Ushuaia, Argentina is the southernmost city on Earth. There is one town which is further south by a few miles: Puerto Williams, Chile, which is mostly a Chilean naval base. I have never been to Puerto Williams, but I did pass by it on a boat ride on the Beagle Channel to Estancia Harberton. Below is as close as I could get to Puerto Williams without going through Chilean customs:
The whole Tierra Del Fuego area, both in Argentina and Chile, is endlessly fascinating. That’s where the Andes comes to an end, sputtering out by Ushuaia and the Dientes de Navarino in Chile. In the above picture, thee are high mountains behind Puerto Williams that are mostly hidden in cloud, though you could make out the rough outline of their summits.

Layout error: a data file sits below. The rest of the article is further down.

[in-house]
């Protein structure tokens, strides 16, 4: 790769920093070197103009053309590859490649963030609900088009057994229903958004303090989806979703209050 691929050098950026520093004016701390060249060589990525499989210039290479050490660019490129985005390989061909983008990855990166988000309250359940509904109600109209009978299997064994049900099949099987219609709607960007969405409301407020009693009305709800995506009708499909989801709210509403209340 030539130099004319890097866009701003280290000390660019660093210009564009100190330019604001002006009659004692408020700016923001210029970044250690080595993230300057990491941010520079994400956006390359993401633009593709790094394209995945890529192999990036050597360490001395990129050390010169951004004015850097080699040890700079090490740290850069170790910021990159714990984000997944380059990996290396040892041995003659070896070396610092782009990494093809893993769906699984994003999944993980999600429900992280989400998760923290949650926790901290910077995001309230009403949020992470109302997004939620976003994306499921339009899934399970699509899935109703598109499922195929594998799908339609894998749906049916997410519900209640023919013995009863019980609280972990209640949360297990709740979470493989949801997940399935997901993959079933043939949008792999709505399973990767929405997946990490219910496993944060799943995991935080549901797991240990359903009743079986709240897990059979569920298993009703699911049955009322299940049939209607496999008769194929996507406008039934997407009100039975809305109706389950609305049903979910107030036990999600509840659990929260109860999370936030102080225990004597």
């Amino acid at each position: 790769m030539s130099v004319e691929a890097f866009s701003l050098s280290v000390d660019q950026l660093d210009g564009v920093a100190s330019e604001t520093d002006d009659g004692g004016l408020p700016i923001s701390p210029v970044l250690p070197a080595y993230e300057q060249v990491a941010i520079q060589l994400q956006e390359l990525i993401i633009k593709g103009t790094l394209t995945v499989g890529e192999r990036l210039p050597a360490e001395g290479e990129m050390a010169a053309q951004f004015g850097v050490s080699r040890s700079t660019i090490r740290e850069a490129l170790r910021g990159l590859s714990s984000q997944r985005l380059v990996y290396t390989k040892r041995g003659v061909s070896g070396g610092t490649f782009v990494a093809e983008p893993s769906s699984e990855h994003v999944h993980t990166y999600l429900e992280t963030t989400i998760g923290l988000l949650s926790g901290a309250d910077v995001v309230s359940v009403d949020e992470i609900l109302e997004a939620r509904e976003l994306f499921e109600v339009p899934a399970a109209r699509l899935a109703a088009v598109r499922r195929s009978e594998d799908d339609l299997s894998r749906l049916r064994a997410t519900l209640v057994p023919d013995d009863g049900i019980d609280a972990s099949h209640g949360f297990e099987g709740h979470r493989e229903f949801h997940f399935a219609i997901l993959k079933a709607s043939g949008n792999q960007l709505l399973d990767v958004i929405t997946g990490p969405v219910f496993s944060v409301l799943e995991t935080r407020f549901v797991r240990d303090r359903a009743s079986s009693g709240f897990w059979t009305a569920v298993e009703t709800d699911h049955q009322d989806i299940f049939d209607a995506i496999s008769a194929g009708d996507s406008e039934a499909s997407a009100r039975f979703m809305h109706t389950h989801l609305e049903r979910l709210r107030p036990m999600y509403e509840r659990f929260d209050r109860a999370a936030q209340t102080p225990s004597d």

Mark Twain once wrote, “If you don’t like the weather in New England, wait a few minutes.” That is even more true of Tierra Del Fuego. After all, my last day in Ushuaia in 2006 (it was November 15 to be exact), dawned fair and turned into a blizzard. You may say, “Well, it was November, after all!” We were, however, in the Southern Hemisphere, so it was supposed to be like May in the Northern Hemisphere. The truth is, it can snow on any day of the year in Ushuaia.
There are compensations. The cuisine includes king crab (centolla), which is widely available at reasonable prices. The city is chock full of museums, most prominently the so-called Maritime Museum, which was built as a prison to house Argentina’s most dangerous criminals, including Simon Radowitzky, the anarchist responsible for killing a ranking police officer. Ushuaia was for many years Argentina’s Alcatraz.
Ushuaia was where I broke my shoulder in a blizzard. (That’s why I remember November 15, 2006.) The location was the corner of Magallanes and Rivadavia, where I slipped on ice and fell hard with my shoulder on a high curb. They have since put up a traffic signal there, so it is easier to cross the road.